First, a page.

No. 20117 - 1876 Claim of Alexander F. Moore, of Washington, Beaufort Co., North Carolina.
|5 barrels pork||100.00|
|5 barrels flour||40.00|
|5 boxes candles||30.00|
|1 keg butter||17.40|
|2 barrels sugar||60.00|
|2 boxes lemons||12.00|
|12 pairs boots||60.00|
|6 bolts homespun||21.60|
|2 boxes soap||6.00|
|5 barrels fish||30.00|
|12 pair brogan shoes||24.00|
|3 boxes navy tobacco||125.00|
|7 sacks salt||35.00|
Remarks - The claimant is a colored person. He was thirty-two years old in May, 1873. He was therefore twenty-two years old in May 1873 (sic), when the property was taken, (April, 1863). He was twenty-one years old in May, 1862. After that he learned the trade of brick mason; how, besides learning that trade, he could have earned money enough to own the goods charged in the claim and all in eleven months, he does not tell us. He says he bought goods of S. Blaage & Co. of New Berne. Why does he not prove that fact by them? Mr. Randolph, a merchant at Washington, North Carolina in 1863, is a witness, and says: "He or his brother kept a grocery store near the market." That is all; nothing as to who owned the goods or the amount of them. R. W. Swindell says: "He was running a grocery near the market." Nothing more. It is difficult to believe that claimant owned the goods or anything like the amount of goods he claims. We cannot but suspect his claim is a cover for someone else. At any rate his claim is not satisfactorily proved, and is disallowed.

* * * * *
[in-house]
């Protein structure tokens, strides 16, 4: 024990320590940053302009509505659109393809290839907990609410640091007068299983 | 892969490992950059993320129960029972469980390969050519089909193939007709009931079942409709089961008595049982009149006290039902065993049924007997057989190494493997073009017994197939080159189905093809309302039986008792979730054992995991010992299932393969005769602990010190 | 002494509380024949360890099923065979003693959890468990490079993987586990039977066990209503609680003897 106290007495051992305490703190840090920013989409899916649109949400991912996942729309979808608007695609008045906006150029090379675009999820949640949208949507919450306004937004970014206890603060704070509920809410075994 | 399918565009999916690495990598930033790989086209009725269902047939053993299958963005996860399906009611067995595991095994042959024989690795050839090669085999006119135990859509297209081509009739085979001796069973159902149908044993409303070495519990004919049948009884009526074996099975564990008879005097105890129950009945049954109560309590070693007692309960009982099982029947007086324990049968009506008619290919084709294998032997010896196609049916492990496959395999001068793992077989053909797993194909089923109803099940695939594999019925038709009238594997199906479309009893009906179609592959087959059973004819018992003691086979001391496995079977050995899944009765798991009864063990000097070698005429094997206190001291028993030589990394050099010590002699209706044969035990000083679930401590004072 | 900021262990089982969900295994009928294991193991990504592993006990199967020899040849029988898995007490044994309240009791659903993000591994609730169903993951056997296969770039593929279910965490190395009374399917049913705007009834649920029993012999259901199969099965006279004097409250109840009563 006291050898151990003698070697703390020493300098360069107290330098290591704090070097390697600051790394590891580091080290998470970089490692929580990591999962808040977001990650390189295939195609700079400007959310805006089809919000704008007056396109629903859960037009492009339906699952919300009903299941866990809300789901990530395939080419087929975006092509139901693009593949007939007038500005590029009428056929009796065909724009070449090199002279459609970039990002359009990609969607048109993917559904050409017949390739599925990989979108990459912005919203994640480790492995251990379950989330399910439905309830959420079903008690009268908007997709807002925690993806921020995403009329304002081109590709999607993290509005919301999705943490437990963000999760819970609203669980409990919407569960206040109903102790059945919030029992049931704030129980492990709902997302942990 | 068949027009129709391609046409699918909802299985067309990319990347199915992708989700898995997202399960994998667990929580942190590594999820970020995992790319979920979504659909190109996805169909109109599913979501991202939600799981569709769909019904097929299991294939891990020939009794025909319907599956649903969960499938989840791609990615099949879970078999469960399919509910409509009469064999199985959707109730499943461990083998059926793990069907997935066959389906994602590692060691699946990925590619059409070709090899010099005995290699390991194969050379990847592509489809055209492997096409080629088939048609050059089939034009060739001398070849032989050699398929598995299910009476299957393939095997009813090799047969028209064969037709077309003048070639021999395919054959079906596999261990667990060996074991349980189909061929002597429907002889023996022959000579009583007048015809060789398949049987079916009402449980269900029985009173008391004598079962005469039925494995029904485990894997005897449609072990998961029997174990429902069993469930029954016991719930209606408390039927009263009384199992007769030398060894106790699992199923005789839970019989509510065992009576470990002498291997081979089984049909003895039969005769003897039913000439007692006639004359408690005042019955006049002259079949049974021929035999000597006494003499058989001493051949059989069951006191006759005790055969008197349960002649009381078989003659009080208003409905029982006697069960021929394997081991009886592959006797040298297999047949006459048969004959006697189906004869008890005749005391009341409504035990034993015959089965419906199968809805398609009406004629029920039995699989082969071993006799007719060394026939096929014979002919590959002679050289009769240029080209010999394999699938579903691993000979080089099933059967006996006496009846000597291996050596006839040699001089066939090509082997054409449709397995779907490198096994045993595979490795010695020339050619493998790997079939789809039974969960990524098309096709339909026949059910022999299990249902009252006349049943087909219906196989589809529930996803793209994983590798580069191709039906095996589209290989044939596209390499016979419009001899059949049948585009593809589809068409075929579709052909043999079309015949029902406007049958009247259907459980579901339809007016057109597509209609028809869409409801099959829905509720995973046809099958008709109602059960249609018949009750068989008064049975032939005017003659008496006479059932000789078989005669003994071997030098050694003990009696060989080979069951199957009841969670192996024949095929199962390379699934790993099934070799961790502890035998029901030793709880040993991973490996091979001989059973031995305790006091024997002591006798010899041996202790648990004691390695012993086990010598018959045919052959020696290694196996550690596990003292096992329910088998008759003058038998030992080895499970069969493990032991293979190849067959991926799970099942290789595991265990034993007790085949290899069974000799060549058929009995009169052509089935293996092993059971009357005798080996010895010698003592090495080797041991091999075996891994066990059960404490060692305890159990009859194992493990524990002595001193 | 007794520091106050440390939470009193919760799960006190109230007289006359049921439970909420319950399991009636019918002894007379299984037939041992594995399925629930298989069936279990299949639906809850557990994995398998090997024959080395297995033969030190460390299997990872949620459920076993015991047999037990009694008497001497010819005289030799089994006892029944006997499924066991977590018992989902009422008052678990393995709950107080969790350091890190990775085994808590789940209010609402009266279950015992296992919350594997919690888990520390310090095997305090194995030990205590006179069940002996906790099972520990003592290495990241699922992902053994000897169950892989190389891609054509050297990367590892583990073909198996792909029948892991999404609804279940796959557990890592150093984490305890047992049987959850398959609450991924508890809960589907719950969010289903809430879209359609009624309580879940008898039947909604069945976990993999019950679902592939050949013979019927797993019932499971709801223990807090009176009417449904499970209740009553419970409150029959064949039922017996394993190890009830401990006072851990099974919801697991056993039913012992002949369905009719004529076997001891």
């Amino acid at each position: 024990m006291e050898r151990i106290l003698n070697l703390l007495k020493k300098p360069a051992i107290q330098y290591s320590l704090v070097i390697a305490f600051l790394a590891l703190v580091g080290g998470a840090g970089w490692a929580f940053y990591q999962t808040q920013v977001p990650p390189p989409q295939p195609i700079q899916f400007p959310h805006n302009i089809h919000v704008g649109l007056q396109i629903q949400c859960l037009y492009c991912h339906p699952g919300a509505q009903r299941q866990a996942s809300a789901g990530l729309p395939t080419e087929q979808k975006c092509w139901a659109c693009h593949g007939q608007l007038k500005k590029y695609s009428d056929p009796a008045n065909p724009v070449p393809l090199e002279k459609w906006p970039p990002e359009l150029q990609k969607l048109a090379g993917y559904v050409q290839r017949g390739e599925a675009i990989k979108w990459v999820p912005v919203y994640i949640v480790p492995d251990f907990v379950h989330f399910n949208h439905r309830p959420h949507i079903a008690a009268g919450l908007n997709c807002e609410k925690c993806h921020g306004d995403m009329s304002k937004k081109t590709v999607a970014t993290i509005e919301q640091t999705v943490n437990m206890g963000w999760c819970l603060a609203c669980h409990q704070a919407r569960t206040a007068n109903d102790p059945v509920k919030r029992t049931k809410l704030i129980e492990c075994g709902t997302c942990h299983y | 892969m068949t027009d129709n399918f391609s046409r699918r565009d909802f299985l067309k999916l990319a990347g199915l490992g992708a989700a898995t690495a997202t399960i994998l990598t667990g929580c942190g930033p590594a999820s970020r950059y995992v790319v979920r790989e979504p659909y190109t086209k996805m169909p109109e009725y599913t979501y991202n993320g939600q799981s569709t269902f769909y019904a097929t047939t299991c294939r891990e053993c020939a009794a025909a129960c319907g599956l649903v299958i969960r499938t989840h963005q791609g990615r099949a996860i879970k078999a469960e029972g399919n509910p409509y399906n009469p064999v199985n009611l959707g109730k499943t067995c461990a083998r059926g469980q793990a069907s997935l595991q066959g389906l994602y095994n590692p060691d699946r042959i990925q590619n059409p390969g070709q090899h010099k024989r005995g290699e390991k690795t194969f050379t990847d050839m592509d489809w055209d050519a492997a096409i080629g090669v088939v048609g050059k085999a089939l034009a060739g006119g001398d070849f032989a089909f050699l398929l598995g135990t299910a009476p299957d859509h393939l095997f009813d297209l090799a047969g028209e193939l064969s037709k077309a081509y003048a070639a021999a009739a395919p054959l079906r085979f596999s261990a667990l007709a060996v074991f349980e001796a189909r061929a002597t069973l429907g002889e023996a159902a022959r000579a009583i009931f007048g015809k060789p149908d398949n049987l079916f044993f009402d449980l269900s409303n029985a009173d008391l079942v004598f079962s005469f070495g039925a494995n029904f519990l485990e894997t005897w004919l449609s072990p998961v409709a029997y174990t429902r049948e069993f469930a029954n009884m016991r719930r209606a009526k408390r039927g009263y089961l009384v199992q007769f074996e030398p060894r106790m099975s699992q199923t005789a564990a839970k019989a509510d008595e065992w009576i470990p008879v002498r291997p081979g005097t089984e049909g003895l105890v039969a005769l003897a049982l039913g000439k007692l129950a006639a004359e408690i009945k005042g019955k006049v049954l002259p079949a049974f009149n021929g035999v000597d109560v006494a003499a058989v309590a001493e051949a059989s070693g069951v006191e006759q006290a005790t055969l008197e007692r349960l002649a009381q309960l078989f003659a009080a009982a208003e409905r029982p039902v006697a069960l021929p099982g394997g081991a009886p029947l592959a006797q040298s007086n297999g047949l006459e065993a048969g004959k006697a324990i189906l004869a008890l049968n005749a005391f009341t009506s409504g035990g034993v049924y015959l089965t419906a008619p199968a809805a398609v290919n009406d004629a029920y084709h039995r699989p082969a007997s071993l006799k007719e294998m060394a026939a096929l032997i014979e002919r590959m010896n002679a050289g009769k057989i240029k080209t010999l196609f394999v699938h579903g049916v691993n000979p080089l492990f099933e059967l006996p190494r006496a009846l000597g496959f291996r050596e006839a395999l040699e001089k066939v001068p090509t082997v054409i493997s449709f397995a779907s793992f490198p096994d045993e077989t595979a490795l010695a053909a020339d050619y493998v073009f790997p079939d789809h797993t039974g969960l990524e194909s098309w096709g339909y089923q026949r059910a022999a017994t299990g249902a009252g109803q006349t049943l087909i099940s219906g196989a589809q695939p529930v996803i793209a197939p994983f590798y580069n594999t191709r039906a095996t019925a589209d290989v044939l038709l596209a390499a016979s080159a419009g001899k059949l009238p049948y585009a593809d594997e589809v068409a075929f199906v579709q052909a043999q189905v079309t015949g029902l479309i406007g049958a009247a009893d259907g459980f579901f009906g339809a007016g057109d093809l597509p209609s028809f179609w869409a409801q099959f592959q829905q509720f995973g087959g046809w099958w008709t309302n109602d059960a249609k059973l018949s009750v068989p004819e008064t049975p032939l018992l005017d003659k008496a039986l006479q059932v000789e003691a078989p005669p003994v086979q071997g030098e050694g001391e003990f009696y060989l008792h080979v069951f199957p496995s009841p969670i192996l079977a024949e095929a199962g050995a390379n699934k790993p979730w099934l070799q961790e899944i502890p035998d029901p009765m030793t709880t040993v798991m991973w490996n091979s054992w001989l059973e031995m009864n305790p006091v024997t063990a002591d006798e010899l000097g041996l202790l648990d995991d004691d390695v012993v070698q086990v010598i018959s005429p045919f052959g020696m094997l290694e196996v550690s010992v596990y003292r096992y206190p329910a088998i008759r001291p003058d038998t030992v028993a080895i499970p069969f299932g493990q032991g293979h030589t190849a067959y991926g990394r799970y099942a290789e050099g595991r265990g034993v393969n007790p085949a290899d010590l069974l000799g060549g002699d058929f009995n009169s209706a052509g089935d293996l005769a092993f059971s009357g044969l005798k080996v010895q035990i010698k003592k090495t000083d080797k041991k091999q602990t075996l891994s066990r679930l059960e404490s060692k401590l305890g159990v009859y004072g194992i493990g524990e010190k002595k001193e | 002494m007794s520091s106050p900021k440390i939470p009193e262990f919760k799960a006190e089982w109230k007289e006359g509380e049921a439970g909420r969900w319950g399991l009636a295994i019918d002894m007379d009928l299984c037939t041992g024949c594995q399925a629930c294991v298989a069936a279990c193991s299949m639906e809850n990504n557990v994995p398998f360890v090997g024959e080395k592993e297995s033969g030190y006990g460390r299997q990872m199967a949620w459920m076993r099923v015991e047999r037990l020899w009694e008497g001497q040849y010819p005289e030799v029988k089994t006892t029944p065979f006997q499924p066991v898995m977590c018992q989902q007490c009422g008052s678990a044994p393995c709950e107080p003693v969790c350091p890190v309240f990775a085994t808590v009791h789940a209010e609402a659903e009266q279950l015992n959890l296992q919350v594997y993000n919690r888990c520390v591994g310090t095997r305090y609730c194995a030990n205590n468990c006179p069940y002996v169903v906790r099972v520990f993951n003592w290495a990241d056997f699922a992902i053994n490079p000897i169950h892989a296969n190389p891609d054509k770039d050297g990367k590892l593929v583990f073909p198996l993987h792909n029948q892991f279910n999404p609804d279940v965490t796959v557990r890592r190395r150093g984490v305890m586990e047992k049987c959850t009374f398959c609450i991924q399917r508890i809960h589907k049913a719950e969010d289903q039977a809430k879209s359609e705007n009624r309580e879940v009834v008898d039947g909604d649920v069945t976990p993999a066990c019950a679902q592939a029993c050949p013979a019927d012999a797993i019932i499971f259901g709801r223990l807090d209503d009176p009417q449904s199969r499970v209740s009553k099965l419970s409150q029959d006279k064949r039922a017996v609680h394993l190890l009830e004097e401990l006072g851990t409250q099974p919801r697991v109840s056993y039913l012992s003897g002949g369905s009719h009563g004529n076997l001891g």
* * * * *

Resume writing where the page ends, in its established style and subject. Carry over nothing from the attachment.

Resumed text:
No. 20114 - 1877 Claim of Warren W. Ruff, of Blount's Creek, Beaufort County, North Carolina.
|624,000 square |
feet of timber
Remarks - This claim was referred to our Special Agent Ira S. Smith for investigation. He took the testimony of claimant and several witnesses, and reports the claim a fraud and the claimant disloyal during the war. The evidence fully sustains the conclusion of the special agency. Claimant's brother, since dead, was partner of the claimant during the war, and the partnership owned a store and a mill. Their store seems to have been a kind of rendezvous for the secessionists and meetings were held there to raise recruits, and they kept the confederate flag flying over its roof and were zealous in the work of urging on the recruiting for the army. Their conversation and reputation were disloyal Several witnesses contradict claimant's statements in regard to timber and lumber. It is clear that he never bought any rafts and that the only rafts he had in the river were two little ones, cut and put together by two slaves, amounting to 30,000 feet instead of 624,000 feet. It is also clearly proved by witnesses that the Government did not get any lumber from him at that time and for the purpose alleged, nor is it possible, in view of the evidence, to believe that the Army ever got or used a foot of his lumber. And his evidence, contradicted so emphatically on these points, must be regarded as worthless touching the other items of his claim. We therefore reject it.
No. 20116 - 1877 Claim of Jarvis M. Williams, of Washington, Beaufort County, State of North Carolina.
|1 bakery and baking utensils||150.00|
|21 barrels extra baker's flour||262.50|
|3 barrels sugar, 800 pounds||120.00|
|150 pounds coffee||75.00|
|5 barrels pork||105.00|
|150 pounds bacon||22.50|
|100 pounds butter||50.00|
|3 barrels molasses, 166 gallons||83.00|
|1 tierce lard, 300 pounds||45.00|
|1 barrel vinegar, 40 gallons||16.00|
|2 barrels crackers||30.00|
|25 barrels corn||125.00|
|15 barrels meal||17.25|
Remarks - Claimant was a free colored man during the war. His claim was referred to Special Agent Smith for investigation, who took the testimony of claimant's mother and step-father. They testify that claimant left them in charge of his bakery from 1862 to 1864, and that they baked for the Union Army and were paid for it, but that none of the of the claimant's materials were taken by the Union Army, but that the bakery was burned, having been set on fire by a shot from a gunboat. This settles the matter. No supplies were taken for the use of the Union Army, and we therefore reject the claim.